• $500 million for ARPA-Energy and $200 million for a new ARPA-Climate
    • $890 million for Office of Fossil Energy and Carbon Management
    • The Interior Department will use this budget to push renewable energy
    • Funds maintenance and modernization of nuclear stockpile and related cleanup
  • Transportation: $25.7 billion.
    • Requested funds are in addition to transportation proposals in the American Jobs Plan
    • Discretionary funding is increased by $3.3 billion.
    • Other money comes from trust fund programs, putting total funding at $88 billion (trusts expire on September 30th)
    • $47.1 billion for the Federal Highway Administration
    • $18.5 billion for the Federal Aviation Administration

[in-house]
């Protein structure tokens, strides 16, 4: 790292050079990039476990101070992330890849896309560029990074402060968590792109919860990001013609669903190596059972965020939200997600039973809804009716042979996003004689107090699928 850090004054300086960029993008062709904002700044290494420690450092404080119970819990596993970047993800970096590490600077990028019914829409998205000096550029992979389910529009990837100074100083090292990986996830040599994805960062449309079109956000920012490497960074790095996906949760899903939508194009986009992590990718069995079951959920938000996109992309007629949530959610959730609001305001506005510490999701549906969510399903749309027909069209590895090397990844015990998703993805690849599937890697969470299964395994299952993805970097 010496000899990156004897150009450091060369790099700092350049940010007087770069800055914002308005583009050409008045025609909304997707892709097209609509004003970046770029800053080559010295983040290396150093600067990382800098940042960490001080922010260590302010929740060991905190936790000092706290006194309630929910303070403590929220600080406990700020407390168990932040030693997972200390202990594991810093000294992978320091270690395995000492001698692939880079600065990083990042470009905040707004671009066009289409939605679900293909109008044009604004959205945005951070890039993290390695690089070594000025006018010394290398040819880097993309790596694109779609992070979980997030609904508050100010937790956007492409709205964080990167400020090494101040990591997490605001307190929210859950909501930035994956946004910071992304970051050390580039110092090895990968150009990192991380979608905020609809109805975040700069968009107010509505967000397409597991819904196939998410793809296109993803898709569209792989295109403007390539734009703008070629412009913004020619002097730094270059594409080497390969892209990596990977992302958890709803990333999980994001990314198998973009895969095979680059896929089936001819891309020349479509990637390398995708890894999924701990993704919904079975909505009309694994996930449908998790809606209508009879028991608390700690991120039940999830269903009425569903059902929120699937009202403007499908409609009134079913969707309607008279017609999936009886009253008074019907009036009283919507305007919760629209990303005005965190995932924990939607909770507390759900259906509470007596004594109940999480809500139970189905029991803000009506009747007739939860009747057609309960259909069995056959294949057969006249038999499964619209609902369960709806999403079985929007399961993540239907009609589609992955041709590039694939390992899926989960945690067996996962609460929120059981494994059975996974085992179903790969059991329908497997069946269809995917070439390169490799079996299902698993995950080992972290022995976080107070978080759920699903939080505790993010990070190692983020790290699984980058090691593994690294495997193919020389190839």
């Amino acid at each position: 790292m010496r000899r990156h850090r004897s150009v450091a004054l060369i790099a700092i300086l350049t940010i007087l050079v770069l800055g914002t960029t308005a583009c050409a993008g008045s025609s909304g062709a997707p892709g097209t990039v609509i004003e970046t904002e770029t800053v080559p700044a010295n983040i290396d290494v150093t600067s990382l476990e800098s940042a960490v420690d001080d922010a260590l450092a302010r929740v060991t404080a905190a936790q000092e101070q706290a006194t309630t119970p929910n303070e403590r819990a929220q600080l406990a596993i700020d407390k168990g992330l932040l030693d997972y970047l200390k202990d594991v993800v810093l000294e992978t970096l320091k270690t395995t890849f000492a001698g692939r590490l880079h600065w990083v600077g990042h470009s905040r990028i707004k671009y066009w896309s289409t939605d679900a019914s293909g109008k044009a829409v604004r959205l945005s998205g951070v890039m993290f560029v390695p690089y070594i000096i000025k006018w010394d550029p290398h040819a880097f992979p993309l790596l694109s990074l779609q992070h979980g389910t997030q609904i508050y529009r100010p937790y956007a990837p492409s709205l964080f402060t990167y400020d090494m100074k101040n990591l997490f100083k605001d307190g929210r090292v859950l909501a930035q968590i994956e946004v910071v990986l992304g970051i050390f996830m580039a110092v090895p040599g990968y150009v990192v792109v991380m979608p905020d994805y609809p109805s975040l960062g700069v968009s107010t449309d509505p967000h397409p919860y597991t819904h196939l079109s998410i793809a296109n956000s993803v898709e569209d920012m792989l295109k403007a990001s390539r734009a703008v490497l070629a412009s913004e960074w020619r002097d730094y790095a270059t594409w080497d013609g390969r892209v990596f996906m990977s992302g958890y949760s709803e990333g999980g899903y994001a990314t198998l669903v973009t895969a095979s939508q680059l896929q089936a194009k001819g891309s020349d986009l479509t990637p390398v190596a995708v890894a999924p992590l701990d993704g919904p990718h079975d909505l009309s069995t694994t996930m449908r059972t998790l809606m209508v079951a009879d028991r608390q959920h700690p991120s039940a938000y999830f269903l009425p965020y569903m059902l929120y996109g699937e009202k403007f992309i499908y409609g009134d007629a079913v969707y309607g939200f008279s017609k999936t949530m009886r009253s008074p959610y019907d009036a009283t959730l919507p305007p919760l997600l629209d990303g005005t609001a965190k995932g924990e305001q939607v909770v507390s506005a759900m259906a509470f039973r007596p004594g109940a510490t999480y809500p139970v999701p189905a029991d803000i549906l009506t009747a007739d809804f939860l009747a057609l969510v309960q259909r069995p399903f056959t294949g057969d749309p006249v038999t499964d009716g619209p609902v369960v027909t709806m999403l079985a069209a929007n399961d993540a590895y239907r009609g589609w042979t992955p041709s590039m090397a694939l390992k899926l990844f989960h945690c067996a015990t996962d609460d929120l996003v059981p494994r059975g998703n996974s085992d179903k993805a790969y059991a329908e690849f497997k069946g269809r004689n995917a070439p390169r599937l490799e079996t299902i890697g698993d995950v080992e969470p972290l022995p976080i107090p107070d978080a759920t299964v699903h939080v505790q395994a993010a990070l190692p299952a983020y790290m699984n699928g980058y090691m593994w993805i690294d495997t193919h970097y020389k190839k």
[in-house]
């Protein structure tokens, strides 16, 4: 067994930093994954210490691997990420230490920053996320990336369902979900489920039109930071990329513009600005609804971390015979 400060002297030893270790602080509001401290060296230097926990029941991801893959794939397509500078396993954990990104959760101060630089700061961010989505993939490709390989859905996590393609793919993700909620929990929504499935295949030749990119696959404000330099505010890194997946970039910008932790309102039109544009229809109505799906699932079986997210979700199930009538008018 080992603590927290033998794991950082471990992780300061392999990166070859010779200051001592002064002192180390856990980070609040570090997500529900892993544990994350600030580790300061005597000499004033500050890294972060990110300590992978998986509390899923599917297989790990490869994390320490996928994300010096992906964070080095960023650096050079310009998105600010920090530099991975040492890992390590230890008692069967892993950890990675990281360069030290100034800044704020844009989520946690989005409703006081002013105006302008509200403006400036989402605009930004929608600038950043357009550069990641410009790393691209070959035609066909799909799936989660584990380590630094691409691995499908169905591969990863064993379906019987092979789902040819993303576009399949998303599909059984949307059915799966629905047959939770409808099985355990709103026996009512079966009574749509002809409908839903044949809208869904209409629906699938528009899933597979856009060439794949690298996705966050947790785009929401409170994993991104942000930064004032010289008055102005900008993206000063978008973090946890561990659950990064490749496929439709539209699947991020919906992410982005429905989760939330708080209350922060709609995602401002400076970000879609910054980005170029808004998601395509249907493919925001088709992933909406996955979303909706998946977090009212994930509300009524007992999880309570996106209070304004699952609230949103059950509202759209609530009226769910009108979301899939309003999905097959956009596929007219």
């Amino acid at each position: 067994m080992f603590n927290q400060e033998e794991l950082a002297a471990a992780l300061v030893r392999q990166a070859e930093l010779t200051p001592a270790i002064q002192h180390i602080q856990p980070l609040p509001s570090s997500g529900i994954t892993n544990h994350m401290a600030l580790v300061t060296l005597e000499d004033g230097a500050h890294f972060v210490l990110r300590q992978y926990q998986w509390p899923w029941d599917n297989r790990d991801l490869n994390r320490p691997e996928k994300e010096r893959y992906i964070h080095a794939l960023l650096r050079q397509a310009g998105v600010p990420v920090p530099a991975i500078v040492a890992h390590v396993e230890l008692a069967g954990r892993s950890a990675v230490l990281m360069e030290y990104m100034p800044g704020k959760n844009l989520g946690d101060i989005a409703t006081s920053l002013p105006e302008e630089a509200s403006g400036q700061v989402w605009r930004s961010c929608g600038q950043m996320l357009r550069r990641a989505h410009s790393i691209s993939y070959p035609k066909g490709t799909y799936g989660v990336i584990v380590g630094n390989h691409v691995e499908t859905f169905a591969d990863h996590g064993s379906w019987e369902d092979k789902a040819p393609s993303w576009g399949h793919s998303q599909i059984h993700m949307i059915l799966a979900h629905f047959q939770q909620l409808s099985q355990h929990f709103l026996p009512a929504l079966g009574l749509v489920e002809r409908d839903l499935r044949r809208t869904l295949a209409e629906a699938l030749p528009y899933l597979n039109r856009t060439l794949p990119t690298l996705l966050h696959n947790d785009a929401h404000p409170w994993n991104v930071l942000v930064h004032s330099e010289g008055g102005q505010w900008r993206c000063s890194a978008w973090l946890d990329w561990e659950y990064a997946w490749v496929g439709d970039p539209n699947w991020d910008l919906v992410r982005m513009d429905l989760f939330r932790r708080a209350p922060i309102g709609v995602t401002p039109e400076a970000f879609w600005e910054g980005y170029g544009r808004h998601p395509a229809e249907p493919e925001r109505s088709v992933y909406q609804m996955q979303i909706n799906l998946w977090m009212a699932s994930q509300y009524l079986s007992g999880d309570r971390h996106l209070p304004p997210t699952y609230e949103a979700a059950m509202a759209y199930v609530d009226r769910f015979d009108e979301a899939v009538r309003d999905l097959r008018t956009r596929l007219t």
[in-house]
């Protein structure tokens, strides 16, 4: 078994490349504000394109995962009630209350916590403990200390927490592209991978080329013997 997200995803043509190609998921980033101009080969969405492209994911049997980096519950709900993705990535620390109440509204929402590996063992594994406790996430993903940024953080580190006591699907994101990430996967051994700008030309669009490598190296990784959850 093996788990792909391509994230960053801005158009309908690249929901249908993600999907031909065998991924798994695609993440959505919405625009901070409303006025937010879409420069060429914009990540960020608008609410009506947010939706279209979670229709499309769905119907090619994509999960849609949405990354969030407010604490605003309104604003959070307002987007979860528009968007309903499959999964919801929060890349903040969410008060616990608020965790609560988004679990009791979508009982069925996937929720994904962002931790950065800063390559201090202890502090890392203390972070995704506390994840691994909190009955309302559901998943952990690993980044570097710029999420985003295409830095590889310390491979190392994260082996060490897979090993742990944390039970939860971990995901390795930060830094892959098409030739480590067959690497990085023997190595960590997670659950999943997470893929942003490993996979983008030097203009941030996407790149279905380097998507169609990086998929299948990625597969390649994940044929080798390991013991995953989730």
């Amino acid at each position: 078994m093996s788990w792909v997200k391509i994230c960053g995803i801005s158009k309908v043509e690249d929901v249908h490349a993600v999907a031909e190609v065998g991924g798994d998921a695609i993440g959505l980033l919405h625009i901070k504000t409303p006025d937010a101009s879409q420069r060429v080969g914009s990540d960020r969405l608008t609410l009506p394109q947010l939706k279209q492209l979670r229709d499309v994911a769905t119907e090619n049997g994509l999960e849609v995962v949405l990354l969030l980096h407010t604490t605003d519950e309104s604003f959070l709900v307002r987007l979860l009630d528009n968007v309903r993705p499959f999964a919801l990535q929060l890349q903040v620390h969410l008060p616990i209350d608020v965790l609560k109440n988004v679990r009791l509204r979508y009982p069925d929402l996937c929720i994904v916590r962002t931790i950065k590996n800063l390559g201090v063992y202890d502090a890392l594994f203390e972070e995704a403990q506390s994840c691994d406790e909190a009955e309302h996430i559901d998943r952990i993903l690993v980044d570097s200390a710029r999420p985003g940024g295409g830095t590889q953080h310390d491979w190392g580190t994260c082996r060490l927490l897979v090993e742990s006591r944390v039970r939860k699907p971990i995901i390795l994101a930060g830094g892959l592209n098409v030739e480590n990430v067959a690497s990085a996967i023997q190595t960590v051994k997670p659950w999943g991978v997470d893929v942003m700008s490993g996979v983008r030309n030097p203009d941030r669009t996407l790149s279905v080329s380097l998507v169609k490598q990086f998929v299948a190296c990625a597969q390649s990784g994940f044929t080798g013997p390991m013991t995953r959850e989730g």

• $13.5 billion for the Federal Transit Administration
    • $2.7 billion for Amtrak
    • $1 billion for Rebuilding American Infrastructure with Sustainability and Equity Grants
    • $625 million for a new passenger rail competitive grant program
    • $110 million for a new Thriving Communities program to address transportation inequities
  • Department of Homeland Security (DHS): $54.9 billion (largely no increase).
    • No new border wall funding and cancels any unspent border wall funds
    • $18.8 billion for disaster relief
    • $10.9 billion for the Coast Guard
    • $7.99 billion for ICE, including funds for 32,500 detention beds
    • $5.9 billion for TSA
    • $2.57 billion for the Secret Service
    • $2.13 billion for the Cyber Security and Infrastructure Security Agency (CISA), including $20 million for a new Cyber Response and Recovery Fund
  • NASA: $24.8 billion (6.6% increase).
    • $6.9 billion for Mars exploration